One potential solution to the problems described above is to use a series of redundant content distribution servers that may serve to distribute the load of demand over a number of servers. Such a solution however has several drawbacks. First, server hardware and software, and in particular the type of server hardware and software needed for intensive data delivery tasks, is typically expensive and requires experienced administration resources. Additionally, such a solution only scales in a linear fashion. For example, suppose 1,000 clients are currently receiving their content from a single server. Adding one more content distributing server reduces the average number of clients to a server to 500. Adding a third reduces this number to approximately 333, and so on. Thus a significant number of servers must be added to reduce the number of clients receiving content from a particular server to desired or manageable levels. Finally, a further drawback to this solution is that the content to be distributed and the distribution ability will always remain solely on the servers and hence only available in a limited fashion.

SUMMARY OF THE INVENTION

In view of the foregoing, the present invention provides a method for efficiently distributing content by leveraging the use of a peer-to-peer network infrastructure. Peer-to-peer networking provides an infrastructure that enables computing devices to communicate and share information securely with one another without the need of a server or other third party to facilitate the communication. A peer-to-peer networking infrastructure can be effectively employed to improve the efficiency of content distribution and the corresponding scalability. In a network of peers, a handful of the peers can receive content from centralized servers. These peers can then flood this content out to a few more peers who in turn can send the content along to others. Ultimately, this method produces a result whereby a request for content can be fulfilled by locating the closest peer and obtaining the content from that peer.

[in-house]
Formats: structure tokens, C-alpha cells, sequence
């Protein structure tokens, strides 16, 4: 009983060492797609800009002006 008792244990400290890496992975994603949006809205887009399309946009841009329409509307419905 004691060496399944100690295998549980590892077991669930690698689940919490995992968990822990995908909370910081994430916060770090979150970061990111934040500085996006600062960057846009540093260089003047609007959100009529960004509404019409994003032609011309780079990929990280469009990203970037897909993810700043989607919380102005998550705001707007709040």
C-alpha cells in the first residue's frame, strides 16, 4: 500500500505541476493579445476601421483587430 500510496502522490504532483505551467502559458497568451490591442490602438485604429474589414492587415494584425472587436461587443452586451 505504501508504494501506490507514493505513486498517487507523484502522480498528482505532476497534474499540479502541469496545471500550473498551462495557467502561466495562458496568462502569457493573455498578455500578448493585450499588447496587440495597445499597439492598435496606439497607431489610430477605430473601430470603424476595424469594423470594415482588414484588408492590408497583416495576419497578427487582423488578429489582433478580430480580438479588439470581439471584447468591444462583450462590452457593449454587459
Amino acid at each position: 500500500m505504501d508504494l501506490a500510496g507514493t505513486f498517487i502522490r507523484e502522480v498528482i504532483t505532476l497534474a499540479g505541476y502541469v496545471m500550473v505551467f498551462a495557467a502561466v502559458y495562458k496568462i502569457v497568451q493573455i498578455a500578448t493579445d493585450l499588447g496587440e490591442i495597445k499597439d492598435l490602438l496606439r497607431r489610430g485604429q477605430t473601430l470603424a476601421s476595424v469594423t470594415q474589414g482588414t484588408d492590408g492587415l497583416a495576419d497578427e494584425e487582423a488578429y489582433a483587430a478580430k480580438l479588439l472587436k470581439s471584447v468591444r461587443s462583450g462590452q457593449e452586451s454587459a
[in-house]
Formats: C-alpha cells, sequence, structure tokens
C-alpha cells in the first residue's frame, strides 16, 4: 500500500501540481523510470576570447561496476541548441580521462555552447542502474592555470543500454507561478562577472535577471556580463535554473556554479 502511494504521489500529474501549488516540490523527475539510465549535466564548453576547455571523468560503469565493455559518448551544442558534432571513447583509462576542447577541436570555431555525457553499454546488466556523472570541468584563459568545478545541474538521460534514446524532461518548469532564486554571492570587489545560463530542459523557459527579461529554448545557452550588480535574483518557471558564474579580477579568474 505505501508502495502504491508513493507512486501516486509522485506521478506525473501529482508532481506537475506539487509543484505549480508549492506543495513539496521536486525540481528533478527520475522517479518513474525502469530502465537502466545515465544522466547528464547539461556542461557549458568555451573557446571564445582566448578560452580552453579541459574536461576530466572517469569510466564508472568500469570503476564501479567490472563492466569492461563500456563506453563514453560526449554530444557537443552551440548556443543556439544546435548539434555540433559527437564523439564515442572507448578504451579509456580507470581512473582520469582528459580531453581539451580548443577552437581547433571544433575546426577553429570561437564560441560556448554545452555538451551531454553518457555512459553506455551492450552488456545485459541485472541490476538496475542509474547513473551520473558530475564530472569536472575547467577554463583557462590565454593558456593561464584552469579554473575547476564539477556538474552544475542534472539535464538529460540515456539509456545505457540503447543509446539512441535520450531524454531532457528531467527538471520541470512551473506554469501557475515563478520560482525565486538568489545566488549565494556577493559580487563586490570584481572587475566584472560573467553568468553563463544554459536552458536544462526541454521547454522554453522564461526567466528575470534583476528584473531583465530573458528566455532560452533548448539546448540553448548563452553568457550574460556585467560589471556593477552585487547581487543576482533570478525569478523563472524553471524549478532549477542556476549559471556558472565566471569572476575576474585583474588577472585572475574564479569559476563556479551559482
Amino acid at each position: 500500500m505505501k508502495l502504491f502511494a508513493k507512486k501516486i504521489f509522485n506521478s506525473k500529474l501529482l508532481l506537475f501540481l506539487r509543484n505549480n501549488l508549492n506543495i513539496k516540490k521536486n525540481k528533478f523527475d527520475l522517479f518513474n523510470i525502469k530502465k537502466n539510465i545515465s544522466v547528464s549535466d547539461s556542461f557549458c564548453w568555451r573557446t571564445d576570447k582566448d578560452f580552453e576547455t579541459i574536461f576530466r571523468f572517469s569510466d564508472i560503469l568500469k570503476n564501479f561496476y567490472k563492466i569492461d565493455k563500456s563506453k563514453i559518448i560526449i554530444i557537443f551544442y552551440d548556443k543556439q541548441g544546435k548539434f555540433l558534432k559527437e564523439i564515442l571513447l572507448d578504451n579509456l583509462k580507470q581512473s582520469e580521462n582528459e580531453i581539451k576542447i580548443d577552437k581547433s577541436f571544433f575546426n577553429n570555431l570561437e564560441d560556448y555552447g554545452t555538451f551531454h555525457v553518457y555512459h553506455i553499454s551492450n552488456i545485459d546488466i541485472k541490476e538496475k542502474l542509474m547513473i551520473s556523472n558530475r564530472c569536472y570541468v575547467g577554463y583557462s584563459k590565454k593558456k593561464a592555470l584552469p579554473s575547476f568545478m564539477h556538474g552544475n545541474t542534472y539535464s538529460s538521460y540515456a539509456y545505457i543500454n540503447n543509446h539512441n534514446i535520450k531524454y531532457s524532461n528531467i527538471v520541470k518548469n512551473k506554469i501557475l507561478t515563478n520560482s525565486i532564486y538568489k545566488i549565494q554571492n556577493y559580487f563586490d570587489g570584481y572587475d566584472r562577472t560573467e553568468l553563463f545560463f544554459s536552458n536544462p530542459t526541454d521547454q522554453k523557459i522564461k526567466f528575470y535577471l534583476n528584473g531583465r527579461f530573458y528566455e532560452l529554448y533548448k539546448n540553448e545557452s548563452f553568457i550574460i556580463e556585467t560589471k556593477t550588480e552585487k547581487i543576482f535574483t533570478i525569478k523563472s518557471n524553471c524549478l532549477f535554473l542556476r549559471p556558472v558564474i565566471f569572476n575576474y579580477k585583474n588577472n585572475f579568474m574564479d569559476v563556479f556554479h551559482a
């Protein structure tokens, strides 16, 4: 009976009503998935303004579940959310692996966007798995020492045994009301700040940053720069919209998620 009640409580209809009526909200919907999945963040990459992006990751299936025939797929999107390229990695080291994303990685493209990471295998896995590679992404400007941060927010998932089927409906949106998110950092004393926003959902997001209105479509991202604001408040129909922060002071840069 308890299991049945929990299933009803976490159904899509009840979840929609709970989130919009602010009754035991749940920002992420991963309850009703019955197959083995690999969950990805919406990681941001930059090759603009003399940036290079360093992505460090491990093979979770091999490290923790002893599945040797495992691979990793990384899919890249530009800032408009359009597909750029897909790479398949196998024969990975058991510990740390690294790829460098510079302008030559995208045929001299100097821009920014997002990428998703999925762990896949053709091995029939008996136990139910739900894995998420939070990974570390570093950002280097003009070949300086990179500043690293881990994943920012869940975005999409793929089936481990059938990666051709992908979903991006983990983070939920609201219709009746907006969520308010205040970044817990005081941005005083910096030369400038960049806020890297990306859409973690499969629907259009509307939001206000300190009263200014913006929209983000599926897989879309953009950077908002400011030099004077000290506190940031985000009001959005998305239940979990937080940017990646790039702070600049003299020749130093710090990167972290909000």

In one embodiment the above method can be used to distribute content over the Internet or within an enterprise installation by creating content distribution groups of one or more computing devices that are also peers in one or more peer-to-peer networks. Content requests on the server can then be redirected to a content distribution group for distribution to peers to reduce load on the centralized content distribution server.

A further contemplated embodiment efficiently streams time sensitive content through the use of a spanning tree architecture of peer-to-peer clients. On-line meeting materials or webcast concerts or similar time sensitive content can be distributed in a highly efficient manner by geometrically increasing the amount of content distributing computing devices over time.

In yet another embodiment the present invention provides for more efficient use of bandwidth in home networks or shared residential broadband or dial-up connections. In a peer-to-peer content distribution scenario one client computing device can download content over the connection while the other computing devices can simply obtain the content from the peer that downloaded it, thereby eliminating the need for bandwidth to be used by multiple client computing devices in downloading the same content.

BRIEF DESCRIPTION OF THE DRAWINGS

While the appended claims set forth the features of the present invention with particularity, the invention, together with its objects and advantages, may be best understood from the following detailed description taken in conjunction with the accompanying drawings of which:

FIG. 1 is a schematic diagram of an exemplary computer architecture on which the method of the invention can be implemented;

FIG. 2 is a schematic diagram showing an exemplary communications network in which the method of the invention can be practiced;

FIG. 3 is a schematic diagram showing an exemplary peer-to-peer networking infrastructure architecture;

FIG. 4 is a schematic diagram illustrating the process of a peer node joining a peer-to-peer group;

FIG. 5 is a flowchart illustrating the process of a peer node joining a peer-to-peer group;

FIG. 6 is a schematic diagram showing an exemplary peer-to-peer group;

FIG. 7 is a flowchart illustrating the process of content distribution leveraging a peer-to-peer networking infrastructure;

FIG. 8 is a schematic diagram showing an implementation of content distribution leveraging a peer-to-peer networking infrastructure for a residential network;

FIG. 9 is a schematic diagram showing an implementation of content distribution leveraging a peer-to-peer networking infrastructure for the Internet; and

FIG. 10 is a schematic diagram showing an implementation of content distribution leveraging a peer-to-peer networking infrastructure for an enterprise installation.

DETAILED DESCRIPTION OF THE INVENTION